CIO Perspective

Why being on GAO's High Risk List is good for federal IT

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The Government Accountability Office finally did it. "Improving the Management of IT Acquisitions and Operations" is now on the High Risk List, and GAO's latest report states that "federal IT investments too frequently fail to be completed or incur cost overruns and schedule slippages while contributing little to mission-related outcomes."

For those outside the federal government, this might appear to be just another auditor's report. But for those of us who served in government and were involved with items on the High Risk List, this is a significant development.

During my government career, I dealt extensively with two items on the list: IRS modernization (now off the list) and the need to strengthen the Department of Homeland Security's management functions. In both cases, there was intense congressional scrutiny, and significant attention shown by the Office of Management and Budget and the agencies that found their programs on the High Risk List.

Although agencies always grouse about it, I have found that having a program on the High Risk List focuses valuable attention and resources on systemic problems. One of the reasons for the grousing is that once a program is on the High Risk list, it is quite difficult to remove it. The IRS spent more than a decade maturing its acquisition and program management, and along the way demonstrated improved capabilities to deliver successful programs, before finally coming off the list in 2014.

And IT acquisition deserves that level of sustained attention. For decades, the government has been underperforming in its delivery of major IT programs. Deeply embedded cultural and skills issues must be addressed if we are to improve the government's score card in delivering IT programs. Those changes, while certainly doable, take sustained leadership over time to have a major positive impact.

In reviewing GAO's report, I was pleased to see that auditors documented a set of concrete evaluation criteria:

  • OMB and agencies should, within four years, implement at least 80 percent of GAO's recommendations related to the management of IT acquisitions and operations.
  • Agencies should ensure that a minimum of 80 percent of the government's major acquisitions deliver functionality every 12 months.
  • Agencies should achieve no less than 80 percent of the more than $6 billion in planned PortfolioStat savings, and 80 percent of the more than $5 billion in savings planned for data center consolidation.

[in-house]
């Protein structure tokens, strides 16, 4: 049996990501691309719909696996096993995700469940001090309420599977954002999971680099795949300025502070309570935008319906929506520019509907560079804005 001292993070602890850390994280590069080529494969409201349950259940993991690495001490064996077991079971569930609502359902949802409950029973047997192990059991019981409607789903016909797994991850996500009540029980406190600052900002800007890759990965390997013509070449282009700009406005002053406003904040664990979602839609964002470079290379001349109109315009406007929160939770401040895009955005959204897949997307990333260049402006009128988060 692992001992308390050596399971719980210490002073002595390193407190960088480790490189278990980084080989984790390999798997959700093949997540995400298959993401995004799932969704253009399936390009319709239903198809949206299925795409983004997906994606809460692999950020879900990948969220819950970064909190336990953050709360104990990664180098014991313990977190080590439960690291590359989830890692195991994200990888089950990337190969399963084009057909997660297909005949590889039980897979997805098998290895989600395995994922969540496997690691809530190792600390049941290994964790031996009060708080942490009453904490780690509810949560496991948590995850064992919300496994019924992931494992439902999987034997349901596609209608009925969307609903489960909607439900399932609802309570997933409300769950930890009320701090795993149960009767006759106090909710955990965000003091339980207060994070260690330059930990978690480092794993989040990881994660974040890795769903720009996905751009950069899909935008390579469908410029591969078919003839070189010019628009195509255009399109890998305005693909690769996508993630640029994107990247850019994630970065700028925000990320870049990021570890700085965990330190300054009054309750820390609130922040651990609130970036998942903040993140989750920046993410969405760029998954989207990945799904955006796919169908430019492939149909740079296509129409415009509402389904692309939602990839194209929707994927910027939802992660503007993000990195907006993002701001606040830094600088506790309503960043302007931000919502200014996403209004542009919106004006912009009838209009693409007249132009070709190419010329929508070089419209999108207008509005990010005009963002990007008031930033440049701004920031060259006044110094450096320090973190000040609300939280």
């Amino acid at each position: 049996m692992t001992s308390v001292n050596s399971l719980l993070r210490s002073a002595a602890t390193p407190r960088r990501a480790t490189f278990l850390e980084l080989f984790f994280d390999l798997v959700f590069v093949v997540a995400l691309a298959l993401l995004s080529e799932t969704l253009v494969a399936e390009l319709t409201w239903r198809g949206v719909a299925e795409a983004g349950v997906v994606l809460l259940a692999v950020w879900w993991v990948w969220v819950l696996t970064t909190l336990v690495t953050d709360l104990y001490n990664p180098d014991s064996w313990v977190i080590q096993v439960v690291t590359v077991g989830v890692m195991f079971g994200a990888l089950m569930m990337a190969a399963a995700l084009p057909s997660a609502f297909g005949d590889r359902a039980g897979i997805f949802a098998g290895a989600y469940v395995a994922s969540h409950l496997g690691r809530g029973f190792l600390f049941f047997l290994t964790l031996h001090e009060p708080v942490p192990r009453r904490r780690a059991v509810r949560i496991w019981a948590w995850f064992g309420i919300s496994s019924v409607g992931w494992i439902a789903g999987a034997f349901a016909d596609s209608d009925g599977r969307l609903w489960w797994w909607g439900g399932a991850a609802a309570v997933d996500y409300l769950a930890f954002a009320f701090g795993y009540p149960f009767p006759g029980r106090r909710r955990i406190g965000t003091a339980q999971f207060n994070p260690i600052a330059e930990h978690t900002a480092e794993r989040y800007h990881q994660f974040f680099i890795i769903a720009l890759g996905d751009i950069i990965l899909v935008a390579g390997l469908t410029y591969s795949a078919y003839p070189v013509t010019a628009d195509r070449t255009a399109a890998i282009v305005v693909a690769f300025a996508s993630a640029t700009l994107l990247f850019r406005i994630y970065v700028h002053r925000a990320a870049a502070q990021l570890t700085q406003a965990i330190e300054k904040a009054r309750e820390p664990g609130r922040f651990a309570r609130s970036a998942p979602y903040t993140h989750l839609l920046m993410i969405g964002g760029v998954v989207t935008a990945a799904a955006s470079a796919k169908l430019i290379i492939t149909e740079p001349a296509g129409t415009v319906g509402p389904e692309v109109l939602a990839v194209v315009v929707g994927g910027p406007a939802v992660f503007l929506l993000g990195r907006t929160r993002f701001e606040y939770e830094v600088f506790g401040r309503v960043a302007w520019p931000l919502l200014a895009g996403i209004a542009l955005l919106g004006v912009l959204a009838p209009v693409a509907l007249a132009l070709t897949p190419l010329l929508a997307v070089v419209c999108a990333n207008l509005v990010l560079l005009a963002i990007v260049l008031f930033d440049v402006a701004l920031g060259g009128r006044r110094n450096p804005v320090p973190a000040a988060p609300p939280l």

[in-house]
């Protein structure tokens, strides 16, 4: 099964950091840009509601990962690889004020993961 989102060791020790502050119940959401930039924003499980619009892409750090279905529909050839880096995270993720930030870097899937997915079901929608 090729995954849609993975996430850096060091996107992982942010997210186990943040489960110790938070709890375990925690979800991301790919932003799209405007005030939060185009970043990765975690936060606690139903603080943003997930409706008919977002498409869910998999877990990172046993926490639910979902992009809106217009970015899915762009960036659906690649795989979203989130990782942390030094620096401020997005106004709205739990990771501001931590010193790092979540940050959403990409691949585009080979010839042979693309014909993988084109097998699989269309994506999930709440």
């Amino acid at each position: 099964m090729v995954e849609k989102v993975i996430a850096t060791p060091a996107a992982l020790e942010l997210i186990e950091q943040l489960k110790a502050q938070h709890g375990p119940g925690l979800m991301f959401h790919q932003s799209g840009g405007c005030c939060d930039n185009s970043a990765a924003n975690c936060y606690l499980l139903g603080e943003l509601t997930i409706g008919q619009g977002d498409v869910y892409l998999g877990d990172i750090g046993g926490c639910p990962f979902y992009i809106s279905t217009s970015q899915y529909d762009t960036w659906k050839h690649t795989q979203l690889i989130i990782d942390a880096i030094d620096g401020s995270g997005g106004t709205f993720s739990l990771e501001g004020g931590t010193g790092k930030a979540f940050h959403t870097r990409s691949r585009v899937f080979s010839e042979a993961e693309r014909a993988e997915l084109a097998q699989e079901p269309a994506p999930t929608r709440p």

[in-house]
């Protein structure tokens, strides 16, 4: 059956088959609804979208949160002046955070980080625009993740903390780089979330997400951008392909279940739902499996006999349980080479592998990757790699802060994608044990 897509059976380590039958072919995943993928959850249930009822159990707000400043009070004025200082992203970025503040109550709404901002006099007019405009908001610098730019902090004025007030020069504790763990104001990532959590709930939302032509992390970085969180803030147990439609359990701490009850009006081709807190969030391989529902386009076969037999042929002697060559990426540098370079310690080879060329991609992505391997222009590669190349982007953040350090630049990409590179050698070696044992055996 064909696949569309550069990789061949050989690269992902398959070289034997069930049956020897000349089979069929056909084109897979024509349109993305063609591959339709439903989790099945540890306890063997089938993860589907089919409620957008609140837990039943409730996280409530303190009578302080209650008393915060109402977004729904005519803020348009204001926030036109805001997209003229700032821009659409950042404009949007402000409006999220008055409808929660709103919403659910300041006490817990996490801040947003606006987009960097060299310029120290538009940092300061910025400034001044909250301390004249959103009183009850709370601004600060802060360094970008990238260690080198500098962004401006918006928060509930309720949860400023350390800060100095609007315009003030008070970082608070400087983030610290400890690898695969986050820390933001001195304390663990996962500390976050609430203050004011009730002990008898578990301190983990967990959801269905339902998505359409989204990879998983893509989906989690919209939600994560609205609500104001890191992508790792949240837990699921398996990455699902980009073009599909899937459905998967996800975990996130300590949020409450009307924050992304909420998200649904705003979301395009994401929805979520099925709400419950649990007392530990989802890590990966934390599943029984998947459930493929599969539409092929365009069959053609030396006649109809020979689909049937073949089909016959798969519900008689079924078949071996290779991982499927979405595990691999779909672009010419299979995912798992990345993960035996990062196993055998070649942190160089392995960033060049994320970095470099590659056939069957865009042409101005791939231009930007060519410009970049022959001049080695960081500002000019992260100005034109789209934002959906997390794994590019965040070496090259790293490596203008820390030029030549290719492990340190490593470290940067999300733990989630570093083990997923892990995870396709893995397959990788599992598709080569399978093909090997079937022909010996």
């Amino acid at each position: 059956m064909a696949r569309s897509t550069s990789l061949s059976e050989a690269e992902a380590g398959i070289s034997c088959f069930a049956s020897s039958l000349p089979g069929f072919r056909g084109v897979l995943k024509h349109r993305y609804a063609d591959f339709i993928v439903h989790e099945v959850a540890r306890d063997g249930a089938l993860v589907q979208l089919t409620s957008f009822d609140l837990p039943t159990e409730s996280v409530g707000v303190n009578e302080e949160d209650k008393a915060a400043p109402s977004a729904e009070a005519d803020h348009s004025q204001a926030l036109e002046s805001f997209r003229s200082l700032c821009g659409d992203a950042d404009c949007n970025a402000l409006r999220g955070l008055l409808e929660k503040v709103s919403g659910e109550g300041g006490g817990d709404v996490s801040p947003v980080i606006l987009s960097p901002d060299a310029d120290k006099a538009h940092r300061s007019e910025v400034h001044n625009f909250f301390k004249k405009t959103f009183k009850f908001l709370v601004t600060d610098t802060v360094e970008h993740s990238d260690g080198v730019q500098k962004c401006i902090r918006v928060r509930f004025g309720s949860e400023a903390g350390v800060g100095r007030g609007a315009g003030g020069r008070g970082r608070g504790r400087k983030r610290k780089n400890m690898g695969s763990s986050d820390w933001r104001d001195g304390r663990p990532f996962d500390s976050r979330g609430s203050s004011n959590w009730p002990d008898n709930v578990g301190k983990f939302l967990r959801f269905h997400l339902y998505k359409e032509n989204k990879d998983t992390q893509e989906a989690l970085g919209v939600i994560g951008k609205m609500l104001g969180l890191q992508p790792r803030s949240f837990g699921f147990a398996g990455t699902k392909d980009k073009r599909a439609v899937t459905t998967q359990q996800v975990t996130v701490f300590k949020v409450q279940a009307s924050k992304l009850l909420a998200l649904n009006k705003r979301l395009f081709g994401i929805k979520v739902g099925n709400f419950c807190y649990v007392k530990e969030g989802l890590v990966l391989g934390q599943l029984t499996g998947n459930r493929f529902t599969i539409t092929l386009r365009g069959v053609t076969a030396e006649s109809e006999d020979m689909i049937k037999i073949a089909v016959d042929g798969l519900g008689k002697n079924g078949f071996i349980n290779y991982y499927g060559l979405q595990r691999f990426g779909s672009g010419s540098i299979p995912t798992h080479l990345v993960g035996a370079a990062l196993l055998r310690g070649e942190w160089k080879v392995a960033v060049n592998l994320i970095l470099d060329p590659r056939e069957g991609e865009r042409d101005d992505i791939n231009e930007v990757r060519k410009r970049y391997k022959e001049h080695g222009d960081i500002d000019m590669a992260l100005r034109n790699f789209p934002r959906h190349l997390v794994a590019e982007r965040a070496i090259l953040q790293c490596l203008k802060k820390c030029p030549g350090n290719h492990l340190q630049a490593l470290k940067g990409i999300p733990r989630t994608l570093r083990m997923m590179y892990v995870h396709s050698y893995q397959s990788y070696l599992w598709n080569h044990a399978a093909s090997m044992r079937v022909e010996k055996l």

Those are high bars, but GAO is not asking for perfection. And the targets are specific enough that an administration could drive action in each of the areas, set measurements and objectives by year, and track progress. The implied four-year time frame is aggressive but not impossible.

I do not know our new federal CIO, Tony Scott. Having come to the government from the private sector myself, I admire him for wanting to step into government and help. Yet I know how daunting the learning curve is -- core technologies and human nature might be the same, but there are significant differences between government and the private sector.

My advice to Scott is simple: Start by focusing on the proper implementation of the Federal IT Acquisition Reform Act (FITARA) to strengthen CIOs' authorities. If we have weak IT organizations, IT management will not improve. I also recommend focusing on addressing the three evaluation criteria listed above to set the foundation for removing federal IT acquisition from the High Risk List.

Success will likely not be realized for years beyond Scott's tenure. But he has a chance, even so late in the life of this administration, to make a real difference.

About the Author

Richard A. Spires has been in the IT field for more than 30 years, with eight years in federal government service. He served as the lead for the Business Systems Modernization program at the IRS, then served as CIO and deputy commissioner for operations support, before moving to the Department of Homeland Security to serve as CIO of that agency. He is now CEO of Learning Tree.


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